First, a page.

Creative Homeschooling: Learning Centers

learning-center-002-smallLearning Centers for us is a great break from the monotony of the average day. It is also the best way for me to use those great Dollar Tree finds and the other items I get on clearance from our local teacher supply store. You know the stuff… the inflatable globe you found for a quarter, the photos and rocks your mom-in-love mailed to you from Arizona, and those great books that don’t fit into your curriculum but yet have such awesome information. Basically it is all the great items that are filling your shelves and you haven’t quite figured out how to incorporate them. All of those things can be placed into a learning center where the child has 30 to 45 minutes of free time to explore the bounty.

Speaking of bounty, during our pirate adventure I created a learning center that had dozens of great items for my little matey to explore and they were all nestled deep within a treasure chest: one that I had found on sale at School Aids for only $3. It was definitely a treasure! I only wish I had taken photos that day so I could share them with you.

When I create a learning center I always set up a plain white folding posterboard so that it truly is set apart from the distractions of books and school time. This gives my child the freedom to explore without being concerned with what is going on around him. I find it helpful to fill it with items and books that further explore whatever theme or subject we are currently studying.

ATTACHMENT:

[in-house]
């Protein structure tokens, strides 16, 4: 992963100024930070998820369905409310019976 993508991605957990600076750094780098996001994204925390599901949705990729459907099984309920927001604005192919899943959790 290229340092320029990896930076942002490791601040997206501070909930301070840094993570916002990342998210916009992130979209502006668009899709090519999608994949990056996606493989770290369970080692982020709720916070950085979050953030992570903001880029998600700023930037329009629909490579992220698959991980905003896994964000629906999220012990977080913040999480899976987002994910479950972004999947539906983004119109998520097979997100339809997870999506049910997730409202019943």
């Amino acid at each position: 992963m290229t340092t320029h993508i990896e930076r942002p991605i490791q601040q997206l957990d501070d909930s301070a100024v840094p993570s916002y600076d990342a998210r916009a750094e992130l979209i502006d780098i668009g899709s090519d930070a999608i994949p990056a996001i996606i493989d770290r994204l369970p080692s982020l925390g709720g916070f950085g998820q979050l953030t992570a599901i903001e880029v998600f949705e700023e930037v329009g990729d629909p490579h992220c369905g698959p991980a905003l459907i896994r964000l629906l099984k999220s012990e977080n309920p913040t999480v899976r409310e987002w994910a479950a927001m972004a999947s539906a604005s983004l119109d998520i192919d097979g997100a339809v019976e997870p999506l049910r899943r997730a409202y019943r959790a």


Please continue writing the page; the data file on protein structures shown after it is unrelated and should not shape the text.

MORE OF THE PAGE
learning-center-007-smallTo make it easy on me, I keep two medium sized Rubbermaid containers just for learning center materials. At the beginning of each week when I layout our lesson plans I also decide which learning centers we will use for that week (usually only two days worth since we have Co-op one day) and I fill the containers with the material. That way I don’t have to dig for anything “the day of” and I can put everything back into the container when we are done and then put it away when I go to refill for the next week.

I have shown here things that can be done for children doing intermediate studies but I can think of lots and lots of things that can be done for primary studies and I think for teens in the upper grades this would be a great way to set up in-depth studies that could lead to a book report. The possibilities are endless when you begin to explore the options. Don’t eliminate language arts and math from learning centers either. I have been using a great product called Hands On Equations. I was going to simply include a blurb in this article about it but we have loved it so much that I want to give it it’s own review. It is great. I can’t recommend it enough.

So, when you begin planning for next school year, be sure to pencil in some time for learning centers. It will give you an opportunity to check over work or load the dishwasher and it gives your kiddo a chance to explore. If you have experience with learning centers and would like to add to the ideas mentioned here, please leave us a comment and let us know! We’d love to hear from you!

Married to her best friend and “main squeeze”, Amy Bayliss is a 4th year home/co-schooling mom to three boys. She enjoys writing about the eclectic teachings that bring a glimmer of curiosity to the eyes of her sons. In addition to being the co-owner of Heart of the Matter, she writes for Internet Cafe Devotions. Be sure to visit her blog, and her family’s homeschool blog: Integrity Academy.

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